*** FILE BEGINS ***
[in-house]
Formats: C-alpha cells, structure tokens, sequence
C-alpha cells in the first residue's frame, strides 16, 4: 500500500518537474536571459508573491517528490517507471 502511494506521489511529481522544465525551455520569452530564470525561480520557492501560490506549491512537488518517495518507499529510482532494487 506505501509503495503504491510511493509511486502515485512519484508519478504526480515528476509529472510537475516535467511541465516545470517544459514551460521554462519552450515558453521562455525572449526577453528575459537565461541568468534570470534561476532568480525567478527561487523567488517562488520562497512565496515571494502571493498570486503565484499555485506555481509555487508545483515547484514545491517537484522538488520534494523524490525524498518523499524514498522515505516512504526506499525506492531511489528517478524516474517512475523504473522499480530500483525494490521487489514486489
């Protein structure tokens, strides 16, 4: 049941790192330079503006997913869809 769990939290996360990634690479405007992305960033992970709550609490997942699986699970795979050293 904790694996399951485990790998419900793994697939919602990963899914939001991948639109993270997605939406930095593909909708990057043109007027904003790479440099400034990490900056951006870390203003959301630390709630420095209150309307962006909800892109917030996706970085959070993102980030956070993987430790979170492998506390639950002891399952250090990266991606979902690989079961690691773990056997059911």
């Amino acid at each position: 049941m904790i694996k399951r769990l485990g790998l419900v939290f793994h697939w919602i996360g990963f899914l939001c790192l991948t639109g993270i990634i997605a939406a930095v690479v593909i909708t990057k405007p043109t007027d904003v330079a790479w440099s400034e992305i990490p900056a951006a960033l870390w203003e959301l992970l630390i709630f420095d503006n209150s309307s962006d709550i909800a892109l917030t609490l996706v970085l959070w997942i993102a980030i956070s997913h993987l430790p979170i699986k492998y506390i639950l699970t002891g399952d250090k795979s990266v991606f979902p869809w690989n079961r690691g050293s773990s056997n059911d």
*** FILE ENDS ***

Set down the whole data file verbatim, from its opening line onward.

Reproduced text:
[in-house]
Formats: C-alpha cells, structure tokens, sequence
C-alpha cells in the first residue's frame, strides 16, 4: 500500500518537474536571459508573491517528490517507471 502511494506521489511529481522544465525551455520569452530564470525561480520557492501560490506549491512537488518517495518507499529510482532494487 506505501509503495503504491510511493509511486502515485512519484508519478504526480515528476509529472510537475516535467511541465516545470517544459514551460521554462519552450515558453521562455525572449526577453528575459537565461541568468534570470534561476532568480525567478527561487523567488517562488520562497512565496515571494502571493498570486503565484499555485506555481509555487508545483515547484514545491517537484522538488520534494523524490525524498518523499524514498522515505516512504526506499525506492531511489528517478524516474517512475523504473522499480530500483525494490521487489514486489
């Protein structure tokens, strides 16, 4: 049941790192330079503006997913869809 769990939290996360990634690479405007992305960033992970709550609490997942699986699970795979050293 904790694996399951485990790998419900793994697939919602990963899914939001991948639109993270997605939406930095593909909708990057043109007027904003790479440099400034990490900056951006870390203003959301630390709630420095209150309307962006909800892109917030996706970085959070993102980030956070993987430790979170492998506390639950002891399952250090990266991606979902690989079961690691773990056997059911």
């Amino acid at each position: 049941m904790i694996k399951r769990l485990g790998l419900v939290f793994h697939w919602i996360g990963f899914l939001c790192l991948t639109g993270i990634i997605a939406a930095v690479v593909i909708t990057k405007p043109t007027d904003v330079a790479w440099s400034e992305i990490p900056a951006a960033l870390w203003e959301l992970l630390i709630f420095d503006n209150s309307s962006d709550i909800a892109l917030t609490l996706v970085l959070w997942i993102a980030i956070s997913h993987l430790p979170i699986k492998y506390i639950l699970t002891g399952d250090k795979s990266v991606f979902p869809w690989n079961r690691g050293s773990s056997n059911d």